Behind the scenes: Preparing a hīnaki (eel trap) for an iwi exhibition


Mark: The object behind me, or taonga, is called a hīnaki, or eel trap. It’s usually put across a river or a stream, and at certain times of the year the eels migrate, and they get to the end of this hīnaki and they can’t go anywhere else. So originally it would have been tied off and the eels would get trapped in the end. Today we’re going to insert a support system into the hīnaki that will help keep its shape while on display in exhibition for the next
two and a half years. Erica: This hīnaki was donated by my grandfather Douglas Porohiwi Jones, however it was gifted to him before that
by Ere Whaitiri who is one of our whanaunga. Back in the 1930s (ish) was
when my family, and all families, down our road used to predominantly use these big
hīnaki to catch eel, kahawai, flounder, and other types of fish. The reason why it’s so large is because not only would you be providing for your
family, but you’d actually be providing for all families down the road. Callum: The challenge of bringing this amazing
piece back to life was finding a solution to support the hīnaki and all its fragilities, in a way that allowed it to float as if it was almost back in
the water or the sea. We made a digital model of it first, and then had the acrylic rings laser-cut, then we manually drilled all the rings, and threaded an acrylic rod through to connect the whole structure. Getting the mount into the hīnaki itself was almost like a Dr. Zeus kind of story – we had a mount
to support the mount, and then another mount that went in the mount, in order to get the mount in. Nirmala: They showed me this object which needed a lot of conservation work. Very daunting, because I saw many many
hours of work in there, but because of the importance of this object to the iwi, and also because it was quite a challenge for conservation, I was happy to say ‘yes’. The acrylic mount came about after a lot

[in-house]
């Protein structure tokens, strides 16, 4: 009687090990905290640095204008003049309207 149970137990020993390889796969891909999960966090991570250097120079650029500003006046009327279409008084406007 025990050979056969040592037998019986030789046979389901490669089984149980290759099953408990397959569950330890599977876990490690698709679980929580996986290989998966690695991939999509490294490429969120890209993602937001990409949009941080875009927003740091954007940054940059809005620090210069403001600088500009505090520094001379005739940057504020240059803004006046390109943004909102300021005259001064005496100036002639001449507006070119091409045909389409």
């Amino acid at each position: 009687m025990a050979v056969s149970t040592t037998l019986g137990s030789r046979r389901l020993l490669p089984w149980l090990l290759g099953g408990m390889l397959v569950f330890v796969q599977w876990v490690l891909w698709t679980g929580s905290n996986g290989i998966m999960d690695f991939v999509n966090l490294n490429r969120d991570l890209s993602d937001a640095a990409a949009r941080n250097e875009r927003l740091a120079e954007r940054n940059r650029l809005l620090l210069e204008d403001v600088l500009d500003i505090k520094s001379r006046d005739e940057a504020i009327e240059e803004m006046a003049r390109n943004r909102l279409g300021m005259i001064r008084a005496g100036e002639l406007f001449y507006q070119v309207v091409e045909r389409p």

of discussion, there were suggestions to have metal and I thought metal would
interfere too much and be a contrast to the natural fibre. Acrylic allows a lot more light to go through, and we also needed something that was
softer and less aggressive. Now we are sewing on bits that are
broken and dangling so that we fill up as much of the gaps as possible Erica: This hīnaki is very important to
the Rongowhakaata iwi exhibition because it tells our stories and our
narratives of who we are as a people. It shows our innovations – so not only were we making hīnaki for the people around us, but we’re making hīnaki for
all communities. And so in a way we’re not only feeding ourselves by sharing this knowledge amongst our own iwi, but we’re actually sharing it to the world, so that they can learn from us as well. Values are immensely important when it comes to the hīnaki, so when you’re
looking at it in its context you start to understand who they Rongowhakaata were, and who we continue to be.

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